Today I’m sitting down with my friend Carole Penfield, who has just released her first novel, Midwife of Normandy. I haven’t read the book yet, just the blurb, but it sounds like a sweeping historic saga. Carole, can you give us a quick overview of the story?
Carole: Hi Melissa. Midwife of Normandy is a fictional story of love, ambition and heart-pounding adventure set in turbulent 17th century France. This was the actual period in history when King Louis XIV was not only building Versailles but also intent on forcefully converting all his subject to Catholicism. His religious persecution of Huguenots threatens to destroy the life of my protagonist and her family.
To summarize briefly, Clare Dupres is the headstrong daughter of an impoverished Huguenot minister. Her mother is training her in the art of midwifery, an ancestral profession including the secret formula for a pain-free childbirth called the “magic elixir.” On the brink of womanhood, Clare stubbornly rebels against her father’s wish that she settle down and marry a boring silk merchant she does not love, despite the fact that he offers her a life of wealth and ease. Dreamy-eyed, she envisions herself marrying his penniless handsome younger brother and enjoying a rewarding independent career as midwife to wealthy members of the aristocracy.
Clare’s life doesn’t turn out exactly the way she plans, when her own ambitions come into conflict with the powerful ambitions of King Louis, and she ends up facing unimaginable danger in a courageous attempt to save her family. Only then does she learn what is most important in life.
Sounds fascinating. It seems to me that writing about the dynamics of France during Louis XIV’s reign is a weighty and almost overwhelming task. How much research did you do for the book? And how long did it take you to research and write it?
Carole: I spent more than a year doing research for Midwife of Normandy. Not only on the dynamics of 17th century French politics, but also on midwifery practices, religious persecution of Huguenots, rigid class societal structure and growth of the merchant class, treatment of women, contrasting lives of the rich and poor, and possible locations in France in which to set my fictional story. Trying to time my character’s actions to coincide as closely as possible to actual historical events. Then it took a year to write and rewrite many times. Since I had no previous experience writing fiction, I did hire an editor to do a developmental edit, copy edit, and proofreading.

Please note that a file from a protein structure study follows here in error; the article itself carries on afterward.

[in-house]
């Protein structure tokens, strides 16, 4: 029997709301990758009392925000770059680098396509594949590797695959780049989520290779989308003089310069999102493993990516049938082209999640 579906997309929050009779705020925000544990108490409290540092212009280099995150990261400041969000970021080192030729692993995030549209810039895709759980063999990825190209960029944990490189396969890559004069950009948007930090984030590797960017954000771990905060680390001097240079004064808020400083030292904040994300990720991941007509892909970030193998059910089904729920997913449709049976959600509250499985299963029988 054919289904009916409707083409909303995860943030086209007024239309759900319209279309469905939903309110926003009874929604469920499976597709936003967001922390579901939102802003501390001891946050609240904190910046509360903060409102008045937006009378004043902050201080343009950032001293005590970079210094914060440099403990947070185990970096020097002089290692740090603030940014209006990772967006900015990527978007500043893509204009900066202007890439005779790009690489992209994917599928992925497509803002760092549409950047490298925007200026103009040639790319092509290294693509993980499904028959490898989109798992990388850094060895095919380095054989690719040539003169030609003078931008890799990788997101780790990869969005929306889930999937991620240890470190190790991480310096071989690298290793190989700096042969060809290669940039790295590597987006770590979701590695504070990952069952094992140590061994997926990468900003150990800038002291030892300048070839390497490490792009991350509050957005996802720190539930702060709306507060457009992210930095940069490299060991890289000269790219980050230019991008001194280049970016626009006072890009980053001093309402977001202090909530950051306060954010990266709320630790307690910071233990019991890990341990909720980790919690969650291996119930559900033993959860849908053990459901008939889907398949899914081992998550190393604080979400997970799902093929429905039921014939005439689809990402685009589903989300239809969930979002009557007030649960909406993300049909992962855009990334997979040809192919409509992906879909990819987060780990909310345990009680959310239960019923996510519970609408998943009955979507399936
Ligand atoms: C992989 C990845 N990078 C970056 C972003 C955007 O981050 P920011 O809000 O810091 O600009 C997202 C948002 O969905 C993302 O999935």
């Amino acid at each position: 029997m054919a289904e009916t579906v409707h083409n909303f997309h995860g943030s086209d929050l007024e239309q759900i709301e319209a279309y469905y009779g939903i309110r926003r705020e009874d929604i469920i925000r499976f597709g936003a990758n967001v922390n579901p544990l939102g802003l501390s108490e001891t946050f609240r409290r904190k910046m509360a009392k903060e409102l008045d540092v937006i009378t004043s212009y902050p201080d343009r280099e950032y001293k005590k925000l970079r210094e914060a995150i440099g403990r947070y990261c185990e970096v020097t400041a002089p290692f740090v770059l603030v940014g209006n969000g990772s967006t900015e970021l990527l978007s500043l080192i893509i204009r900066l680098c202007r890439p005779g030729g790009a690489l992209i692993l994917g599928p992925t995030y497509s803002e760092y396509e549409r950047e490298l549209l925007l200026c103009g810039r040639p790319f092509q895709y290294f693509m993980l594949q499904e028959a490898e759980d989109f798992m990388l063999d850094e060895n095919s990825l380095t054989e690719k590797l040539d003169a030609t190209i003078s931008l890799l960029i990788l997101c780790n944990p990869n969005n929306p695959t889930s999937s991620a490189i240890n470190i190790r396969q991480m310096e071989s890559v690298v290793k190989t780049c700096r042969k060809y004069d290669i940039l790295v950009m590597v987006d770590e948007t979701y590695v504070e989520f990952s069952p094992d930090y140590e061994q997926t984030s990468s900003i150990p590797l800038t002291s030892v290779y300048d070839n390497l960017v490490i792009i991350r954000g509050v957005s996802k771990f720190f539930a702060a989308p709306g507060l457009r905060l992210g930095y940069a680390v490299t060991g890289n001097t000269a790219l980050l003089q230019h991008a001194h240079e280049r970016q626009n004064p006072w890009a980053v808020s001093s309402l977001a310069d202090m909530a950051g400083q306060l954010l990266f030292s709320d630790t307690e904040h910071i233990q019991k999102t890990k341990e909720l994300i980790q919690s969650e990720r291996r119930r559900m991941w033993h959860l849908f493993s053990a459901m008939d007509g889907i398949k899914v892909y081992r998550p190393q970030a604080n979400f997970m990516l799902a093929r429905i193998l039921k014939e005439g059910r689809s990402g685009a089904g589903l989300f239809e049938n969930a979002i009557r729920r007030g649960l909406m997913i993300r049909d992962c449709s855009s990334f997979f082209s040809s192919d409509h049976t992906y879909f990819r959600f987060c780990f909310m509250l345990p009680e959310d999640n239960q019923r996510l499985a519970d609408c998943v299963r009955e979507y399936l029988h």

Well, it's nice to know all your hard work has paid off. Have you always had an interest in French history, or was your interest specifically on your story?
Carole: No, I haven’t always had an interest in French history. I have to admit my greatest interest has always been British history.
However, when I travel I generally try to study a little of the history of the places I visit. While vacationing in France a few years ago, I visited Versailles and decided to learn more about Louis XIV. That’s when I first became aware of his religious persecution of Huguenots which caused tens of thousands to flee France. I always knew I wanted to write a novel about a strong, unconventional woman and decided to place my story in 17th century France. There are relatively few works of fiction set in this interesting era, compared to numerous historical novels set in the English Tudor and Regency eras.
I find that surprising, since Louis's reign was such a turbulent one. You'd think there would be more novels set into that pivotal time. What inspired you to write this book? Where did the story idea come from, especially the “magic elixir”?
Carole: The “magic elixir” is based on my personal experience when giving birth to my first child in the sixties. He was born in a hospital and the obstetrician promised me I would feel no pain. Being young and inexperienced, I consented to having “twilight sleep” for the delivery. Have you ever watched Mad Men, the TV series depicting life in the 1960s? If not, seek out the episode on Netflix where Betty Draper gives birth to her third child, Gene. It is rather horrifying.